Musician and Great Big Sea alum Sean McCann knows a thing or two about good music. To whit, he was good enough to chat with Celtic Life International about his latest album, Shantyman. McCann knows a thing or two about mental health as well, and he shares his thoughts on what it will take for us all to reach the other side of this COVID-19 situation – together.

What are your own roots and where do you currently reside?
I am Sean McCann, the Shantyman from Newfoundland! I grew up on the Rock, and I currently reside in Manotick, Ontario – just outside of Ottawa. My people, the McCann clan, are from Co. Armagh in Northern Ireland. We are the 7th generation out of Ireland; my people settled in a little place called Gull Island, NL, and started fishing. We have been there ever since. I am always drawn back home, and I just literally came back from there. It was good to get by the ocean again, and to see my people, my parents. We have a saying in Newfoundland; when my grandfather met someone he didn’t know, he would ask them, ‘where do you belong?’ It was a deep question. It meant something a little deeper than your location of birth.

When and why did you get into music?
I grew up with song in my community. Everyone was always in some band or another. But I was a bit of a late bloomer; I focused on hockey when I was in high school. I was always a fan of the music, but I wasn’t of the music. I wasn’t doing it. Newfoundland had Ryan’s Fancy and Figgy Duff – just great bands. And I got to meet these people. I would see these bands in little, small clubs. Given that I had a desire to see where I belonged to, where I came from, I went to Ireland when I was 19, spent some time driving around the country, and a lot of time in Co. Clare. I was blown away by the music, honestly, and for the respect that people had for music. It just enchanted me. My first public appearance – the first time I sang a song for an audience – was in O’Donovan’s in Dublin, where the Dubliners were known to frequent. I sang a song called Bachelor’s Morning, and people got really quiet, and they paid attention. They accepted me into their community, and the next thing I know, I am back the next night with the band, learning how to play the bodhrán. I came back from that a changed man with a sense of purpose. I wanted to do this.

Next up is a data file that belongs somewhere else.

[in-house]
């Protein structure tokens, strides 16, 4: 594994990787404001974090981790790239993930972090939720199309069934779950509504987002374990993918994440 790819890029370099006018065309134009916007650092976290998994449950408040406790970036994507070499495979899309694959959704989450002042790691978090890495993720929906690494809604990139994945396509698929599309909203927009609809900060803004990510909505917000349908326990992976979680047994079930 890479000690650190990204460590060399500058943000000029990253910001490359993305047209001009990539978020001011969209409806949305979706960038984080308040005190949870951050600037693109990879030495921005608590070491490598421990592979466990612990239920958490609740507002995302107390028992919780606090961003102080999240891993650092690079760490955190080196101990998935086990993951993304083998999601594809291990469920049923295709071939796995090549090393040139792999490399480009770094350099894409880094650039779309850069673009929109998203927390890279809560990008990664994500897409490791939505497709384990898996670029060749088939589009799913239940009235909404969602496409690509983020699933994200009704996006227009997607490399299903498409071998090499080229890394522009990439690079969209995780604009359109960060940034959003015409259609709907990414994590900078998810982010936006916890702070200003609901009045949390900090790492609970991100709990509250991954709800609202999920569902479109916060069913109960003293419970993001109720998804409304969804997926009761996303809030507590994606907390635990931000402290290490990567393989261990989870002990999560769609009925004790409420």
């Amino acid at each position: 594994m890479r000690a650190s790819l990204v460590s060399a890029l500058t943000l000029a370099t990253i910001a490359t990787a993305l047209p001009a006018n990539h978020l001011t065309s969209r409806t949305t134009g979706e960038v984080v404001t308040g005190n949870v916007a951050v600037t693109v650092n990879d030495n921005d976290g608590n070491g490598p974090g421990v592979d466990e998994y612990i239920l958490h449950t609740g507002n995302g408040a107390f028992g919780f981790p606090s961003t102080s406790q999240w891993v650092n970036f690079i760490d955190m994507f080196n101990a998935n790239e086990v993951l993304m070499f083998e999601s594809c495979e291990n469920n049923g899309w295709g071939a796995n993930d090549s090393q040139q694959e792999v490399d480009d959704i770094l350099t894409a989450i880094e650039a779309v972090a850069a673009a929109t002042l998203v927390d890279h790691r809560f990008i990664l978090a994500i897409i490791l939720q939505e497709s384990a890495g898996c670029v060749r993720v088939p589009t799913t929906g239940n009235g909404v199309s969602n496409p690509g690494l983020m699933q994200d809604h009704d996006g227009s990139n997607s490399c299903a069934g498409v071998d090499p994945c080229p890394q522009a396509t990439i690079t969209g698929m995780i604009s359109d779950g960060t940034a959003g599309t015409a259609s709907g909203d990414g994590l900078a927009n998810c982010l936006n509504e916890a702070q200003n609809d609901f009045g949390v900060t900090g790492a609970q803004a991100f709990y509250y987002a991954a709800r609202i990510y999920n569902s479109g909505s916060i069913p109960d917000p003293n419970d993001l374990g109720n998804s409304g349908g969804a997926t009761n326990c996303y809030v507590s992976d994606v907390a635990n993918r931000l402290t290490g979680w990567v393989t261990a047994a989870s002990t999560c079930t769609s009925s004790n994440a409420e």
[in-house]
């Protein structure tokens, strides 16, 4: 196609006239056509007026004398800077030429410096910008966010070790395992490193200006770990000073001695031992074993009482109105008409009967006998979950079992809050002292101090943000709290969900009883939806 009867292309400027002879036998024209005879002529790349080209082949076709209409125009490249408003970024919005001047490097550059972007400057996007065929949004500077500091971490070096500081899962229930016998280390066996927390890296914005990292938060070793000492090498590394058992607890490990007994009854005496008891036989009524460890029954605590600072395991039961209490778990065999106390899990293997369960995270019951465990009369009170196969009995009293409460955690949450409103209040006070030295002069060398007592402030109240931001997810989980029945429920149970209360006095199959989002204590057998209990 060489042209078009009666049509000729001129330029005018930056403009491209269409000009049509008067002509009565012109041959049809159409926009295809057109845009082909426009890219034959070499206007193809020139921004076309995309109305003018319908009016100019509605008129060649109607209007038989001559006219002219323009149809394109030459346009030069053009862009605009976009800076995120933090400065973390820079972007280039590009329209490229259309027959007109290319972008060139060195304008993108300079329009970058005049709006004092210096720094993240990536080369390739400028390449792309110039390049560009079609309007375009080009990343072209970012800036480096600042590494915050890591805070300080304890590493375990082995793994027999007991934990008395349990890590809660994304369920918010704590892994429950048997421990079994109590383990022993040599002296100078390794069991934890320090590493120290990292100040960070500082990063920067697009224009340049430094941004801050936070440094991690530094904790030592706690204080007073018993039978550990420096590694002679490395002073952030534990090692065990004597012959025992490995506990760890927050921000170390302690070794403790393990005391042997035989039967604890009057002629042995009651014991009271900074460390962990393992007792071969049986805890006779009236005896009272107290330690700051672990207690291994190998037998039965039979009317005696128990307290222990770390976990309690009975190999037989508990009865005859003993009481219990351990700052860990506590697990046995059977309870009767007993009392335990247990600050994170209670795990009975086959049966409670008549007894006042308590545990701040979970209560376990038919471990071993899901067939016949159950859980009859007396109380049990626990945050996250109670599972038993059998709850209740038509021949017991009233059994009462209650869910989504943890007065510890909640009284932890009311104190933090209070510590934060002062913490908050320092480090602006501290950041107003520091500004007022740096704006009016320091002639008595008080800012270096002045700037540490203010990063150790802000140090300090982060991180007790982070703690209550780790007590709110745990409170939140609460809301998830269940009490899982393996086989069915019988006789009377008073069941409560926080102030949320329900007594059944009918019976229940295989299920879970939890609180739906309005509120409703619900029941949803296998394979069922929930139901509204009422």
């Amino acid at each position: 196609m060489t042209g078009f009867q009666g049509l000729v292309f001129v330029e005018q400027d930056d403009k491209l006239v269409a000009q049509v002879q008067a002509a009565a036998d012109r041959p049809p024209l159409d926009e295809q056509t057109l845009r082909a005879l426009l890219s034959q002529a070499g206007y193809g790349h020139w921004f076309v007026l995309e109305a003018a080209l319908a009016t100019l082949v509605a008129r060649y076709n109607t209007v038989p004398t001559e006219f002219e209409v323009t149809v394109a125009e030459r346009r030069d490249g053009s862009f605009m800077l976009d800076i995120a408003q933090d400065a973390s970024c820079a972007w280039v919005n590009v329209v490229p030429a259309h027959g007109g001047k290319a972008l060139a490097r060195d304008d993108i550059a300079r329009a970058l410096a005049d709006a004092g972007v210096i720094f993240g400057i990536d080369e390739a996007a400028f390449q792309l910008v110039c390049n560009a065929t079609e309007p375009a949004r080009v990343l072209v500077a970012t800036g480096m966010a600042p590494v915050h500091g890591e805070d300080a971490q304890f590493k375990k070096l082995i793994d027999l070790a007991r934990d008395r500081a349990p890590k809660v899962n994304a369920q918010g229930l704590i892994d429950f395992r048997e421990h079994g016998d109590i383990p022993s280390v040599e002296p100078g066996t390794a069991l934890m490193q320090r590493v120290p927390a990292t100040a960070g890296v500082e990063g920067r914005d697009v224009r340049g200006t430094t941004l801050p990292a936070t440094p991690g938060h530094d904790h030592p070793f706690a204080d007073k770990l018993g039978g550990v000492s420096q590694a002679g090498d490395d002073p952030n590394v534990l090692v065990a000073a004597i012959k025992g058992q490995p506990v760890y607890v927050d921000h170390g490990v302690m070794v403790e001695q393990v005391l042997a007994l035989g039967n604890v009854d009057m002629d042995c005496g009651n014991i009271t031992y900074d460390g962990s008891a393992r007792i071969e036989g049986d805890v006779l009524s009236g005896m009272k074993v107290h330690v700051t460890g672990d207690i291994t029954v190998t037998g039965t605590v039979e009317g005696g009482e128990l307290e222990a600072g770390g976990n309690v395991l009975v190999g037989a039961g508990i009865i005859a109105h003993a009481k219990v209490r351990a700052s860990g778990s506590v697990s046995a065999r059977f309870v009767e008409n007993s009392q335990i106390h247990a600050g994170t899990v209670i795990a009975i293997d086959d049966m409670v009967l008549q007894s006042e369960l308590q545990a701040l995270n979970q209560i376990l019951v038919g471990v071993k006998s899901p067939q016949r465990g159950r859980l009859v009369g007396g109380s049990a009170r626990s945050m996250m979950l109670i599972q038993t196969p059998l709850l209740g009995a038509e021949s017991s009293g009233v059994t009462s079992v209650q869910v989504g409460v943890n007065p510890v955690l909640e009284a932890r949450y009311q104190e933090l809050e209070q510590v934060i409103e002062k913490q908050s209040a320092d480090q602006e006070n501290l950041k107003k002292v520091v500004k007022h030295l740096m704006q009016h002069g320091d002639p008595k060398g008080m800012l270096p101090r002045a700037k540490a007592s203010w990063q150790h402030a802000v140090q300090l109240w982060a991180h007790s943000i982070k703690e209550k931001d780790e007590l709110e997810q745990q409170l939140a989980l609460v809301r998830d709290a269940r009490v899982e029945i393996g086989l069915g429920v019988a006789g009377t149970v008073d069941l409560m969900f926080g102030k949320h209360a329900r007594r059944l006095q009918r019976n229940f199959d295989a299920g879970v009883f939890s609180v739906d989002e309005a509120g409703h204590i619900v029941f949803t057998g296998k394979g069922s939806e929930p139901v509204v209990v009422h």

Tell us about your work in music today, and your new album, Shantyman.
Well, we are all under duress, we are all challenged – musicians in particular, both financially and emotionally. I mean, music is what we do for a living, and that has been taken away. But it is also what we do for life. I am 54, and I have lived through a lot. I have overcome a lot of challenges – I have been sober for 10 years, and in recovery. I have gotten through a lot of things and toughened up quite a bit. I am confident that I will get through this; I will work through it. And what I do is work. I never stop working. Life, to me, and work are the same thing. I am lucky that way. So, we didn’t pause – we put out a book, One Good Reason. Pandemic or not, we still do what we do. I am a singer, and I am a folklorist. So, we can’t do it live? We can’t do it in a studio? We learned how to do it by ourselves. It was a learning curve for me, but I recorded this entire record myself first, in my studio, with the intention of releasing it as my personal pandemic project. But it was just good enough to catch my ear. I have made a lot of records – this is my 16th. I took a week away from it, came back, and I heard a record. I wanted to bring it to its potential, and I knew I couldn’t do that myself. But we have the technology to tap my friends; Hawksley Workman, J.P. Cormier, and ‘Big Sugar’ Gordie Johnson. It was a lot of time and effort from everyone involved, but we just didn’t give up. It never even occurred to me once not to do it.

Do you have any favourite tracks?